Ashley D. Farmer, associate professor of history and African and African Diaspora Studies at The University of Texas at Austin, has been awarded a 2021 Whiting Creative Nonfiction Grant to complete her historical biography of radical activist Audley Moore. The book, “Queen Mother” Audley Moore: Mother of Black Nationalism, is forthcoming from the University of North Carolina Press.
Administered by the Whiting Foundation, the grant aims to “foster original, ambitious projects that bring writing to the highest possible standard.” Farmer will receive $40,000 to finish the research and writing necessary to complete the biography. She is one of just 8 grant recipients this year.
“This is a biography of not only an extraordinary and understudied figure but an entire movement,” said the grant’s judges. “Queen Mother” Audley Moore gives the fraught, feminized and often unglamorous work of organizing its due, and it contributes to our working knowledge of the history of civil rights, filling in the gaps across the 20th century. Farmer’s groundbreaking and tenacious research allows her to build what other writers claimed was impossible—a full-length biography of the mother of modern Black nationalism.”
Farmer discovered Moore when she was writing her first book, Remaking Black Power: How Black Women Transformed an Era (UNC Press, 2017).
“At every moment in which I was researching Black radicalism in the 20th century, Moore was there,” Farmer said. “Moreover, most activists I talked to credited Moore with transforming their thinking and with keeping the flame of Black radicalism, and specifically, Black nationalism, alive for most of the 20th century. Yet there was virtually no scholarship on her. I could not believe we did not have a text on one of the key activist-intellectuals of our times and embarked on a biography of her.”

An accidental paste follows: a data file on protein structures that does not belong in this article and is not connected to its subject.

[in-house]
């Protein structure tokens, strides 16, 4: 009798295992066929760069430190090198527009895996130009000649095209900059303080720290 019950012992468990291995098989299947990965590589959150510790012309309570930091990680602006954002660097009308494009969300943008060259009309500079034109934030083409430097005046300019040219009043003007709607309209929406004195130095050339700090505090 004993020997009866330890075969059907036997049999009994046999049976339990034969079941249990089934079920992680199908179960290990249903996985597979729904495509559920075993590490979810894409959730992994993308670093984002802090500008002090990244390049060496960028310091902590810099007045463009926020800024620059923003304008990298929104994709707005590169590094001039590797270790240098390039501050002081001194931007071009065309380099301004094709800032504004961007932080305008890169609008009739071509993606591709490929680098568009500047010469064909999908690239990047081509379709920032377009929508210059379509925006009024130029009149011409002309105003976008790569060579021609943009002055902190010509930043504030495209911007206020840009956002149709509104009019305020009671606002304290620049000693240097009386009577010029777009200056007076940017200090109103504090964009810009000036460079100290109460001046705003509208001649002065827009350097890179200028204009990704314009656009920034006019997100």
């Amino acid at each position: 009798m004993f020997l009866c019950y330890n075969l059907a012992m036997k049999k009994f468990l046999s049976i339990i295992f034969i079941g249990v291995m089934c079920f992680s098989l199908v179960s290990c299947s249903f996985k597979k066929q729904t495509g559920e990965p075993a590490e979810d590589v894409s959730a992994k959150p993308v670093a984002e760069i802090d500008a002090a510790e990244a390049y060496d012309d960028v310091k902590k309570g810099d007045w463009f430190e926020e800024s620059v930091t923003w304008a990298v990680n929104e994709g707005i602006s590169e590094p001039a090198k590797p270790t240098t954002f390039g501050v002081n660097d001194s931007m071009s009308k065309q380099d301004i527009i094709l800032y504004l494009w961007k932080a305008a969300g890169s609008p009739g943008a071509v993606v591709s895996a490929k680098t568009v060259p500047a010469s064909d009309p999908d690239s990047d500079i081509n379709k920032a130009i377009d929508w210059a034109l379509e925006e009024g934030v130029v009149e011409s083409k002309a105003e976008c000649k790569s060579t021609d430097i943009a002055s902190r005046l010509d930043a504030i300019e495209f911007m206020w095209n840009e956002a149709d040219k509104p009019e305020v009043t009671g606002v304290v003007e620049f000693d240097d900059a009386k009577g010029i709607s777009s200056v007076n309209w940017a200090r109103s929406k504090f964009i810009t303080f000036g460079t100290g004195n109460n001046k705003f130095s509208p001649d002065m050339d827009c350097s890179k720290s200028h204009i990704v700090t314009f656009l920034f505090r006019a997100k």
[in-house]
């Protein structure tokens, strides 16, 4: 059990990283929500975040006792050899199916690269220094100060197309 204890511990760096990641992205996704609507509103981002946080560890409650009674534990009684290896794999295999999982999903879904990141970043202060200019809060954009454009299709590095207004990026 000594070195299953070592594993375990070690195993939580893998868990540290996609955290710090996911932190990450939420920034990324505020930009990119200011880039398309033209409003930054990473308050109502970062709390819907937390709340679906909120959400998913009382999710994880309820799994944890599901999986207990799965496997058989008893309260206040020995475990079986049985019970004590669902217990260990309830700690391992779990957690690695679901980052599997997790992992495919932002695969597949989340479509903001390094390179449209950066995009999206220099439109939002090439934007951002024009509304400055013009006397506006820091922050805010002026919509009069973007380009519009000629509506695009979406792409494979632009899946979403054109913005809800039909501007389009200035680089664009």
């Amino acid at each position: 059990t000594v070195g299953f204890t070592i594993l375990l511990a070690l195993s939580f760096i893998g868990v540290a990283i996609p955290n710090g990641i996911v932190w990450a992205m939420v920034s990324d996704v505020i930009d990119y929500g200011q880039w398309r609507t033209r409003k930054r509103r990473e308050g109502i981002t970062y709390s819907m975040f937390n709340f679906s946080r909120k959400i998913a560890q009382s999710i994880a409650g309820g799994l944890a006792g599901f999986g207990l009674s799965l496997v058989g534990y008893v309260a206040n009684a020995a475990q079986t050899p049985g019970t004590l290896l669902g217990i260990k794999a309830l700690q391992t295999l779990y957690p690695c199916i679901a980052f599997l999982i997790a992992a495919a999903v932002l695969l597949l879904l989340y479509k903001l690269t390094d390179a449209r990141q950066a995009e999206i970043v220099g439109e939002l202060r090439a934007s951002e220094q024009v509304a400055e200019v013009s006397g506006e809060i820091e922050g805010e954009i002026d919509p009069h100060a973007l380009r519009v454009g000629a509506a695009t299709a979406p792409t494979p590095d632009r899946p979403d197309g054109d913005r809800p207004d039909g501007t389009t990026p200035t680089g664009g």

The grant is awarded to multi-year book projects that require large amounts of deep and focused thinking, research and writing at a crucial point mid-process—after significant work has been accomplished but when an extra infusion of support can make a difference in the ultimate shape and quality of the work.
“After completing the book’s first half, two key developments have emerged,” Farmer said. “First, I found that the archival ‘lack’ that writers have previously used to justify the dearth of work on Moore is inaccurate. And second, I discovered that Moore’s artifacts are scattered and buried within formal and informal archival collections across the country. The grant will allow me to visit more than five different repositories across the country and get materials from archives abroad to complete the biography.”
“I am so delighted that Ashley Farmer is the recipient of the Whiting Creative Nonfiction Grant,” said Daina Ramey Berry, chair of UT Austin’s history department. “She has created such an important archive of a legendary figure. Thanks to her well-researched biography, Audley Moore’s legacy will reach a broad audience of readers.”
The Whiting Foundation launched the Whiting Creative Nonfiction Grant in 2016 to support authors as they complete works in progress. The foundation has supported literature and the humanities for more than 40 years. Its other programs in literature include the Whiting Awards and the Whiting Literary Magazines Prizes.